The 2014 Godzilla film is being directed by Gareth Edwards and stars Aaron Taylor-Johnson, Bryan Cranston, Elizabeth Olsen, and Ken Watanabe. Director Edwards burst onto the scene in 2010 with his highly acclaimed film Monsters, which made $4.2 million on a budget of only $500,000 and sported incredible special effects that he did personally. Additionally, Edwards acted as writer, director, and director of photography for the film.
Given the reception of the first American Godzilla film, Legendary and Warner are taking a sizable gamble on the remake by handing the reigns to a relative newcomer with a budget of $160 million. The 1998 Godzilla film disappointed both critics and movie-goers on the way to a worldwide total of $379 million on a budget of $130 million, so the two studios are hoping that a return to what made the Japanese franchise so successful can be a path to greater success.
Teenage Mutant Ninja Turtles (Paramount Pictures)
The remake of Teenage Mutant Ninja Turtles is currently scheduled to be released on August 8, 2014 from Paramount Pictures (NASDAQ:VIA). The Michael Bay-produced action film stars Megan Fox, Pete Ploszek, Noel Fisher, Jeremy Howard, and is directed by Jonathan Liebesman — the director behind Wrath of the Titans, Battle: Los Angeles, and The Texas Chainsaw Massacre: The Beginning.
For fans of the series and those who grew up with the franchise, Paramount’s re-imagining of Teenage Mutant Ninja Turtles might seem a little worrisome — especially after Bay dropped hints that the turtles would be from an alien race — but director Liebesman told fans not to worry. “Whatever mythology we’re building on or expanding is coming from that guy, Kevin Eastman’s head, who created the Turtles in the first place. And so everything will tie in with the mythology; fans will be extremely excited with what we’re coming up with,” he told Collider.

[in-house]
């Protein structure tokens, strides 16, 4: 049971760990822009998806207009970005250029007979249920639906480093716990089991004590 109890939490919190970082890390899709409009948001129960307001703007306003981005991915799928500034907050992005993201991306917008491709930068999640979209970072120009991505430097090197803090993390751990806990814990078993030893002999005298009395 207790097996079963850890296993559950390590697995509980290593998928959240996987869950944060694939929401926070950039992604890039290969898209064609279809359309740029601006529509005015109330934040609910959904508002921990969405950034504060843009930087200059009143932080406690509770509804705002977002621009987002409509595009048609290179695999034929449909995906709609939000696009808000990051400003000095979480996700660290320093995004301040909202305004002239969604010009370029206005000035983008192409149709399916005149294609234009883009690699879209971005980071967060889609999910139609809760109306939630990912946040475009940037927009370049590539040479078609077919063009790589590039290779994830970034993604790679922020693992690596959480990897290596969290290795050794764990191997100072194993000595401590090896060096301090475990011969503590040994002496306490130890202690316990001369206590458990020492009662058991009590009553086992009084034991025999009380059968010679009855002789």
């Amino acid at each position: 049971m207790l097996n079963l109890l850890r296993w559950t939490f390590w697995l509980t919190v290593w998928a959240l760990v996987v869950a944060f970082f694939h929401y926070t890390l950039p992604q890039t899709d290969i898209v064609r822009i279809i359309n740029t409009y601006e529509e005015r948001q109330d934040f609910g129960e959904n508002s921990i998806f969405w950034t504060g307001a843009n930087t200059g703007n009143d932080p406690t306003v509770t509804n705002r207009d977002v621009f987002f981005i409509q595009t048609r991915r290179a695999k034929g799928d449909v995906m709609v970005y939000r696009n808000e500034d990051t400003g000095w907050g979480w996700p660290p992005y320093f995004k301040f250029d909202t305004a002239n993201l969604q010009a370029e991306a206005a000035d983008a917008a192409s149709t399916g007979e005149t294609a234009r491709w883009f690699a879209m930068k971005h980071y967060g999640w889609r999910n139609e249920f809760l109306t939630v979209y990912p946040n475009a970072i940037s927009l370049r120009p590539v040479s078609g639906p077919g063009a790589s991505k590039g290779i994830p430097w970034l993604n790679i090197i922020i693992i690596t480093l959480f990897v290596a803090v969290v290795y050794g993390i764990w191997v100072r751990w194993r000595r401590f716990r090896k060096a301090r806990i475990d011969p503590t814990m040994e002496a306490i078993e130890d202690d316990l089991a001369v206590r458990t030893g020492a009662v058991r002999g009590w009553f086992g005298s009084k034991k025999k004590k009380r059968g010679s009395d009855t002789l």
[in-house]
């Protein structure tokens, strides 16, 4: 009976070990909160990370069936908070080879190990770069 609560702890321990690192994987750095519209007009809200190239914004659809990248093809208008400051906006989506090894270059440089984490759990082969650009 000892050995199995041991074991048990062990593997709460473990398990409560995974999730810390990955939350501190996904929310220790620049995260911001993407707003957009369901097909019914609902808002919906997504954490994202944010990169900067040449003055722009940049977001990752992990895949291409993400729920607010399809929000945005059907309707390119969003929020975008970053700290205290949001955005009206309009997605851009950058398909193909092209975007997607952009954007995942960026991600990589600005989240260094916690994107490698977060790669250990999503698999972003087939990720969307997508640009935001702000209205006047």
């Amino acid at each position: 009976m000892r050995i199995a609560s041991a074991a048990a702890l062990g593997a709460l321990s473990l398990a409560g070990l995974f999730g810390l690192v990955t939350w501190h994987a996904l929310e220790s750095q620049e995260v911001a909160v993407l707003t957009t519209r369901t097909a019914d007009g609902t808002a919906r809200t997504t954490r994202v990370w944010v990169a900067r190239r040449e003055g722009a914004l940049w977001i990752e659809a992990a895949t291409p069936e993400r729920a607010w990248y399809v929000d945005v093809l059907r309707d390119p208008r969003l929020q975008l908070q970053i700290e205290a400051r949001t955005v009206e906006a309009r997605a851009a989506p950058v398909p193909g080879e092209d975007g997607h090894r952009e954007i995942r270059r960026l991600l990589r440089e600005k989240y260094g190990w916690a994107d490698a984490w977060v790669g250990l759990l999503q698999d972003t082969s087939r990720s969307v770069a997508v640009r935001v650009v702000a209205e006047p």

How will the turtles be rendered in the film, you ask? Liebesman pointed to a recent film as an example of what they might end up doing for the reboot. “All I’ll say is that I love how they did [The Rise of the Planet of the Apes]. That was exceptional,” he said.
Depending on how the first images for Teenage Mutant Ninja Turtles look, we’ll be able to get a better reading on what kind of box office the film will produce — for a franchise that has a lot of fans who grew up loving the series, buzz can either push the film to box office highs or send it crashing to the ground. But one thing’s for sure: with a worldwide lifetime gross of $4.67 billion, Bay definitely has a winning record when it comes to the box office.